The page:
Wascana Review - Sumac's Red Arms
Reviewed by: Darryl Whetter
With her debut book of poems, Sumac's Red Arms, the itinerant Karen Shklanka joins an esteemed company of physician-writers which includes Sir Arthur Conan Doyle, Rabelais and Chekov. One of the back covers of the (American) National Poetry Foundation's journal Saagetrieb reproduces a page from the prescription pad of William Carlos Williams. Shklanka has worked as a physician in small or isolated Canadian communities. That medical work informs, inspires and solidifies much of this debut collection.
Several poems, and several of the most memorable, transform Shklanka's years of medical experience into the metaphoricity and beaded ideation of poetry, not mere anecdote. "Moose Factory, Ontario," "The Girl from Attawapiskat," "First Pregnancy," "Portal," "Dear God" and "Death Certificate" are overtly medical. In the latter, a rural physician practices a kind of stick-shift oncology, driving with "a death certificate... on the passenger seat." With her stethoscope to the expired patient's chest she "hears nothing but my earrings."
Shklanka's best poems sparkle and leap with metaphor and imagery. In the opening poem, a patient "woke bleeding on a battlefield of empties." "First Pregnancy" opens with the rewardingly layered "her secret pockets of fear" and "The father is a pale satellite, / the mother is on a different planet." On the brutally hot day described in the poem "Punta Indio," "Iguanas silver the rooftops" and the rubbing fronds of warm palm trees are "sleepy bedroom voices." Shklanka's use of the classic comparative tools of metaphor and simile presumably led her to her previous success publishing these poems in journals such as Descant, PRISM International, Event, etc. "In the Poem" and "Longing" were short-listed for Arc's "Poem of the Year" contests in 2005 and 2006.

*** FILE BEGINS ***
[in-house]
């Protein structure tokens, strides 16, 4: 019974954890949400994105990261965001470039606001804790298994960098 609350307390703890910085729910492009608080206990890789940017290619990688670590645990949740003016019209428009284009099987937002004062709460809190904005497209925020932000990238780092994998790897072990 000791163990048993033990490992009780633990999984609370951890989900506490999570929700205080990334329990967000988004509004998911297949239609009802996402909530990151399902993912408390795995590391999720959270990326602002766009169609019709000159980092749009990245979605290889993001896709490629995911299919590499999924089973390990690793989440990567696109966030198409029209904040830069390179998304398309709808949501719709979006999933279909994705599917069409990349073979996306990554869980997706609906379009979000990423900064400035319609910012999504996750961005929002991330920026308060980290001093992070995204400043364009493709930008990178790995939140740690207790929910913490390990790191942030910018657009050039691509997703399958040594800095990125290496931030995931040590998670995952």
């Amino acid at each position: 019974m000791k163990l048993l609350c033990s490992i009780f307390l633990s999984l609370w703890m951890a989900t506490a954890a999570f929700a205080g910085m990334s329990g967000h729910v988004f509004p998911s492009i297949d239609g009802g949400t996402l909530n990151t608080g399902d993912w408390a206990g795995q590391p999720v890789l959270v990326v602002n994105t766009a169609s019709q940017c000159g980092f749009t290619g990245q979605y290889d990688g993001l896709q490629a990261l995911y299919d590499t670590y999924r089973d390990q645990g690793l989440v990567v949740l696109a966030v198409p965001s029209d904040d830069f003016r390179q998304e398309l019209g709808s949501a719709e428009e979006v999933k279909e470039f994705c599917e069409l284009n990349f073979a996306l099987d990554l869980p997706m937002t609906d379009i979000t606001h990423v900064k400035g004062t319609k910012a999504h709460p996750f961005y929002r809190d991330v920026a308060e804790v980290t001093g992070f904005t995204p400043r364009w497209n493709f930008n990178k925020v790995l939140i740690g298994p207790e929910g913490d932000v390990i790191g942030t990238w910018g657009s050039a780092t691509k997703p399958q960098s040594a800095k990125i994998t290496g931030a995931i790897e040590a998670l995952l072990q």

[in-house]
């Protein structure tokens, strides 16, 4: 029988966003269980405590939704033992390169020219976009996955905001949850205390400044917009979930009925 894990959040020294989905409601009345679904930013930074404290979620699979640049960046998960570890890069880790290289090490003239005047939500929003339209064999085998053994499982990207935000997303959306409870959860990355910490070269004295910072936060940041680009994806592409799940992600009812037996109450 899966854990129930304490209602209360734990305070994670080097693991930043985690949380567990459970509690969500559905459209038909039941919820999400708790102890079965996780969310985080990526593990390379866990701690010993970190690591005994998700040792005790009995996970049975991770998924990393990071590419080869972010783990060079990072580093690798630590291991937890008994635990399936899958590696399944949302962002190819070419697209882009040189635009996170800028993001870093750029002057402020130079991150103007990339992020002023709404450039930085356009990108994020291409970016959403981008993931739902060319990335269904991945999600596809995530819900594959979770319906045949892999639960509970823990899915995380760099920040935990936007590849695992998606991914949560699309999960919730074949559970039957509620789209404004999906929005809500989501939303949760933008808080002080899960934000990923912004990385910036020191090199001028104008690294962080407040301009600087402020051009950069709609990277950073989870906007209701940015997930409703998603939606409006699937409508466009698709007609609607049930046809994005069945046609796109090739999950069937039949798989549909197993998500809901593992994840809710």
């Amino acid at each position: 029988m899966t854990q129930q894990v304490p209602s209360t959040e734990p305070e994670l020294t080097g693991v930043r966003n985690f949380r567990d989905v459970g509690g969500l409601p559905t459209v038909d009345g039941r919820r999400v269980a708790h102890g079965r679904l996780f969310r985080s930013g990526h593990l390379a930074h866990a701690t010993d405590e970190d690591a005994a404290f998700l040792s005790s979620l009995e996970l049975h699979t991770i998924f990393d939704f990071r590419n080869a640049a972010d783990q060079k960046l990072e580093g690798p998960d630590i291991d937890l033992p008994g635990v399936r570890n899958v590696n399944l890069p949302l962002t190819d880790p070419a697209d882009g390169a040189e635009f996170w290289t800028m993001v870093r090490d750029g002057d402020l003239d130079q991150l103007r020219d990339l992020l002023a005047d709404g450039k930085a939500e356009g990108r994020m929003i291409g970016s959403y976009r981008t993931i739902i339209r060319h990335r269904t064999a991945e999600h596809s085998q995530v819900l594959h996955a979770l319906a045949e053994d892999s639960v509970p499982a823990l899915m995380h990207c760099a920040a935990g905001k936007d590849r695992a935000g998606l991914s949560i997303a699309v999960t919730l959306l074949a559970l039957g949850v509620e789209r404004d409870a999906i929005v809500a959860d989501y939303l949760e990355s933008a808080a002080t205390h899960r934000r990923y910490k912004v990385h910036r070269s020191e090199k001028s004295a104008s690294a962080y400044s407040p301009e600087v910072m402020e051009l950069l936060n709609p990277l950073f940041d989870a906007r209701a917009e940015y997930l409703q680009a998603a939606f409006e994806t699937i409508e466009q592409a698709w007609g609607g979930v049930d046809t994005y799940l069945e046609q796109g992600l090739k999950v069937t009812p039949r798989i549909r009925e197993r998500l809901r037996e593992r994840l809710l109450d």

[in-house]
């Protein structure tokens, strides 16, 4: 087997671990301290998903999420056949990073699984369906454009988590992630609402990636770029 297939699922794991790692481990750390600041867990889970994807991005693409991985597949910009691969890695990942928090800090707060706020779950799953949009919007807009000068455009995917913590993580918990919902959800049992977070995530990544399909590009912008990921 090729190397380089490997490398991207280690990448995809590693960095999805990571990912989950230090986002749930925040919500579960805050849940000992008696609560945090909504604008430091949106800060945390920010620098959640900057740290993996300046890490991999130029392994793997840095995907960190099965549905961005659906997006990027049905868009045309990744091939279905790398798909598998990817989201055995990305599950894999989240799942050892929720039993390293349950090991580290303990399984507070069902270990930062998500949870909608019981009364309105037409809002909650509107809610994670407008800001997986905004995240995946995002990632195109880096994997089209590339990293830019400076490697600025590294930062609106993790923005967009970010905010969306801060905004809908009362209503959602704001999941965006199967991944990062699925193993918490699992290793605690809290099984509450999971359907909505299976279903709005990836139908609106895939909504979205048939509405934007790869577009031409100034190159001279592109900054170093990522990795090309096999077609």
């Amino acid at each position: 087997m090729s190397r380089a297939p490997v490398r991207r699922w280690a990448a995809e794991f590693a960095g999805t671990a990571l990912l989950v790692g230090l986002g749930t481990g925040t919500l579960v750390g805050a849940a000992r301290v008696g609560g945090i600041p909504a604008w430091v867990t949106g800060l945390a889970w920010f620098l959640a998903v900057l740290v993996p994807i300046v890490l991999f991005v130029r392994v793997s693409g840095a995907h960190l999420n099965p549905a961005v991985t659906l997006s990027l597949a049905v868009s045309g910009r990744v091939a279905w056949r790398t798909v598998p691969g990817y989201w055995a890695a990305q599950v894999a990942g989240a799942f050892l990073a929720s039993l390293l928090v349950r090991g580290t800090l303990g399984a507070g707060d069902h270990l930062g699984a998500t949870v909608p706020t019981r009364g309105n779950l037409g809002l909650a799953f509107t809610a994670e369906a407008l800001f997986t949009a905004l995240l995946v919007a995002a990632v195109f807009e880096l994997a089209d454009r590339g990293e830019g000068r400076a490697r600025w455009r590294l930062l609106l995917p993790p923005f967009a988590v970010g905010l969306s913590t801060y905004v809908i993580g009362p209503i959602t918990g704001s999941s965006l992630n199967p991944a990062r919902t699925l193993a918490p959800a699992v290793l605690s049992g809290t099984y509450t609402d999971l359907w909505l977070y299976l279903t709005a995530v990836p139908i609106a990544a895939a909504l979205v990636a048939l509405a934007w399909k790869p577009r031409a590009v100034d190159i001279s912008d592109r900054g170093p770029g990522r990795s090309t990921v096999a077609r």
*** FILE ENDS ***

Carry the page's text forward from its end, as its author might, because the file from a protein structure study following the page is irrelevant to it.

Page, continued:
The peoms which abandon metaphor do so at some cost to density, intensity and memorability. One-eighth of the book is a long, multi-part poem devoted to the tango. Although they may be striving for a rawly juxtapositional minimalism, several sections of the tango poem risk being bald and prosaic. One verse paragraph of "caminata," consists solely of "he looks ahead / to where they are going," The third and final verse paragraph completes some undescribed movement, but the reader hasn't shared in the journey of the characters: "she sees where they've come from / closes her eyes."
Beyond Shklanka's strong metaphors and the extraordinary content provided by the medical poems, there are challenges here finding the magical in the mundane. At times, there are robust, non-metaphorical skills with the sensuous and tactile as casually confident poems counterpoint vivid details to give us gleaming collages of hospital wards and bright, smell-rich landscapes: "Metal tray, white plastic sheet, / a silver faucet's tall curve." However, many of the poems insist on a very l-eye which can leave them reading like diary accounts with line-breaks: "My beeper pinches, I run home, dial the hospital. / Switchboard transfers me to emergency." Ideally, one wants to live this experience from the inside, to feel it, not simply to observe it from the outside. This fixation on a poem's speaker often intrudes at the endings. Much of the work of "A Certain Yellow" ably juxtaposes colours and sensations, yet the poem concludes with the overly declarative "A persimmon has large seeds, slippery flesh, / I feel its weight in my hand." Despite the poem's circular use of a mother character peeling a persimmon in the first line, the emphasis on the last line is on the "I," on the doer, not the done. Stay, please, with the texture and heft of the persimmon, not the hefter.